Key takeaways learnt from last two years’ reporting in advance of 2024 requirements.
Now that the dust has settled on the second year of mandatory Gender Pay Gap (GPG) reporting, and with the reporting threshold due to expand to organisations of 150 or more employees in 2024, now is the optimal time for organisations to review the key takeaways from the first two years of reporting with a view to improving calculation practices for those who have already reported and to assist those preparing to report for the first time in 2024.
Clarification on bonus pay
For organisations that pay bonuses to their employees, interpretation of the guidance around how to report bonus pay during the GPG reporting period has proved challenging. The guidance states that where an employee receives bonuses and the bonus period is not the same as the reporting period being used for the calculation (e.g. July to June), then only bonus pay relevant to the twelve-month reference period should be included. If a bonus is paid within the twelve-month period but includes a payment in respect of a period of time greater than twelve months, that element should be excluded.
For example, where a bonus is paid in December for the period January-December (€12,000 for example), only payment for July-December (€6,000) of that year would be included according to this interpretation. However, bonus pay from January-June would not be included in this year’s GPG calculation, nor would it be captured in the following year’s calculation, representing a continuous gap in reporting bonus pay if this approach were to be utilised.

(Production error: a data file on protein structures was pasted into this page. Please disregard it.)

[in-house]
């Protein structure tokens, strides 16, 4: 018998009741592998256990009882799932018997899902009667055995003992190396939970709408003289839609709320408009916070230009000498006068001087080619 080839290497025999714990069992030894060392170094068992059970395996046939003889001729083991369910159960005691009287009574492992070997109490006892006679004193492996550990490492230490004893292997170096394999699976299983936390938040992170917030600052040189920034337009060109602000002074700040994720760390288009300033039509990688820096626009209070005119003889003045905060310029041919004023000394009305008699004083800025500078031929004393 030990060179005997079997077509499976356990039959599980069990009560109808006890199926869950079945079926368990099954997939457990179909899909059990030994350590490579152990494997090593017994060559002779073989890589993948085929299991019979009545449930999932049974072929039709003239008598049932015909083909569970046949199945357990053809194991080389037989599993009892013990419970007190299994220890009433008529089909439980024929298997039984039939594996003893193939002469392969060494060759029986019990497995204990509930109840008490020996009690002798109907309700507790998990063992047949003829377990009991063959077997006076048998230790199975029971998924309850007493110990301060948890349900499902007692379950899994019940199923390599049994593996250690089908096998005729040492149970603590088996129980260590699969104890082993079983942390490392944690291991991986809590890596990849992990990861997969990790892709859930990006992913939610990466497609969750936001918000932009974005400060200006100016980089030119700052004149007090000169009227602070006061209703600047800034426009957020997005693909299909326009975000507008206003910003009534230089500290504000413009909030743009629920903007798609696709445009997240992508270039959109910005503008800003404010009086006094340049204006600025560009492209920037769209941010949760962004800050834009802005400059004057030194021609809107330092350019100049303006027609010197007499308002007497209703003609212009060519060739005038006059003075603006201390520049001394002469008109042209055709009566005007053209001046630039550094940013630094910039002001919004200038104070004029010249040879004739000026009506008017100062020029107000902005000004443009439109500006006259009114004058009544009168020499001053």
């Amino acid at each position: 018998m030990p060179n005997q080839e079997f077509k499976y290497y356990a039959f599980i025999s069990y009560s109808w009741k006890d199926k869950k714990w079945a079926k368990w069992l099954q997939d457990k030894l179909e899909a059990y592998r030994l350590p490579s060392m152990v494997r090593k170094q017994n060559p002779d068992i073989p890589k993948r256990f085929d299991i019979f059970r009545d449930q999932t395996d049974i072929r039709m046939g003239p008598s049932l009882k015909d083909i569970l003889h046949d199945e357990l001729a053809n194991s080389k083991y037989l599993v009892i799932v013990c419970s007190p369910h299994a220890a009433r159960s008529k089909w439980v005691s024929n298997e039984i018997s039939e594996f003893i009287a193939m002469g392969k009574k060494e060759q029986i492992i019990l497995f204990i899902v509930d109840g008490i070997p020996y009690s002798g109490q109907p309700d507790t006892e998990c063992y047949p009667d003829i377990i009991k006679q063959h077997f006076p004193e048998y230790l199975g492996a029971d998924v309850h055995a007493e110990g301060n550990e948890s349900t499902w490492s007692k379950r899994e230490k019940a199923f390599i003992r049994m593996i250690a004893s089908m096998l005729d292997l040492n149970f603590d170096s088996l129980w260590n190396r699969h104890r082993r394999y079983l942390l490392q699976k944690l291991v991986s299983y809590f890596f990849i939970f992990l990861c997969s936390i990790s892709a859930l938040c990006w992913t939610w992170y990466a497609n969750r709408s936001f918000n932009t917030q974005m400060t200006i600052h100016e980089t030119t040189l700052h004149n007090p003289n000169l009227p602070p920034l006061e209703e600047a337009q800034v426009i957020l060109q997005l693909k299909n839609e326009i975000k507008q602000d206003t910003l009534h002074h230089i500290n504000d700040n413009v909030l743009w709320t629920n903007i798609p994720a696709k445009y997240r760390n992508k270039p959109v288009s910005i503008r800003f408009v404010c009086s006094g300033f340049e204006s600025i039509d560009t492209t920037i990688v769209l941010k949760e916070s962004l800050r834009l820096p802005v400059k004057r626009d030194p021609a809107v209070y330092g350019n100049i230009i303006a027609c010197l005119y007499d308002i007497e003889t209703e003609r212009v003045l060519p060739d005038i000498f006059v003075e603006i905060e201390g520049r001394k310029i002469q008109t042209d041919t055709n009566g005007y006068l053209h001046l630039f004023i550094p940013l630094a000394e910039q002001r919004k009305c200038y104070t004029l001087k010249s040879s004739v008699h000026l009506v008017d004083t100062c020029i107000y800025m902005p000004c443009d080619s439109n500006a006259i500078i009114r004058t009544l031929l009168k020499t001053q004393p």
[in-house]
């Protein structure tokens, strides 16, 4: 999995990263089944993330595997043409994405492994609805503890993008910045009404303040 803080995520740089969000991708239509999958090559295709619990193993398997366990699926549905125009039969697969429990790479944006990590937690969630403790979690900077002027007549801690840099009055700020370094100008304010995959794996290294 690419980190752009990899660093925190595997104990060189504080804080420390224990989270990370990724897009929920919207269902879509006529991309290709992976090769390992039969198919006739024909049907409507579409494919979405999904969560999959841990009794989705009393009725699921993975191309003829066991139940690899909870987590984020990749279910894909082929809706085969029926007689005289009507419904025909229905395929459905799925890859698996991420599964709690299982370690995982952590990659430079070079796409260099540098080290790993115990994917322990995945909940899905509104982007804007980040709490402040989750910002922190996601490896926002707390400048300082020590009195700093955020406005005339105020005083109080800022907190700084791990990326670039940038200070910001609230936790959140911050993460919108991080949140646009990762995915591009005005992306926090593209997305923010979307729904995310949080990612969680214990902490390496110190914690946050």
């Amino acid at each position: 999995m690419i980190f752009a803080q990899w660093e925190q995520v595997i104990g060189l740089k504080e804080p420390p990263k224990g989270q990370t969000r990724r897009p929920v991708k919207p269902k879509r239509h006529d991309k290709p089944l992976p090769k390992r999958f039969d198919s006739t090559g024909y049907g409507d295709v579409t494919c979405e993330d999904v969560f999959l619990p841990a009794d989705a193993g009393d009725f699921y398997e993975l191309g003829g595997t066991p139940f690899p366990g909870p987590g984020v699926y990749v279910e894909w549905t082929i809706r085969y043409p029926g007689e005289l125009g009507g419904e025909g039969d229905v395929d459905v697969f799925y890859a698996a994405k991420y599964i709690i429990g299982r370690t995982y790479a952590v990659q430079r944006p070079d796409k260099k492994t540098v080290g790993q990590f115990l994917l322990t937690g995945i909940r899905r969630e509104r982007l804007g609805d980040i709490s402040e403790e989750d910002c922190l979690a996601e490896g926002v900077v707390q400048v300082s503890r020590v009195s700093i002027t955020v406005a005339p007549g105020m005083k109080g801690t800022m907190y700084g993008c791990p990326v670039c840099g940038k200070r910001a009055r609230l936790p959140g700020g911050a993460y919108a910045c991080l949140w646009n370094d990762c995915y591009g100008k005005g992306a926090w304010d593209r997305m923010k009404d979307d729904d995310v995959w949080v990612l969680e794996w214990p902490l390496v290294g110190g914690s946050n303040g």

However, the legislation provides a more accurate, robust and fair approach to calculating bonus pay whereby the bonus pay within the reporting period of (e.g. July-December, €6,000) should be divided by the length of the bonus period (182.5 days) and multiplied by the length of the relevant pay period (365 days), equating to €12,000 i.e. the full bonus amount paid in December.
The importance of narrative
One of the key lessons organisations must learn from the first two years of reporting is the importance of contextualizing their GPG data and building a narrative to explain their position. While a reporting system is expected to be introduced in the future which will standardise GPG reports in a central database comparable to the UK’s GPG reporting website, the absence of this system for 2022 and 2023 has resulted in organisations having the freedom to determine their own GPG reporting structure.
To be considered a leader in EDI, organisations must demonstrate clear and considered actions to address their gap. For the past two years, many organisations simply provided the minimum legislative requirements. In contrast, those who have been able to provide detailed context and narrative on their GPG data have been able to stand out amongst their peers and comparators as a champion of EDI in their sector or industry. To achieve this, organisations must understand the employee lifecycle within their firm, including the barriers that exist for women in the workplace, as well as identify what has already been done to address these barriers and what is planned to address gender representation issues in the forthcoming period.
Furthermore, contextualising GPG data enables organisations operating in sectors or industries with historic gender representation challenges to demonstrate that whilst they are taking appropriate action to improve GPG at a local level, further progress is needed at a sectoral or industry level to achieve balanced gender representation.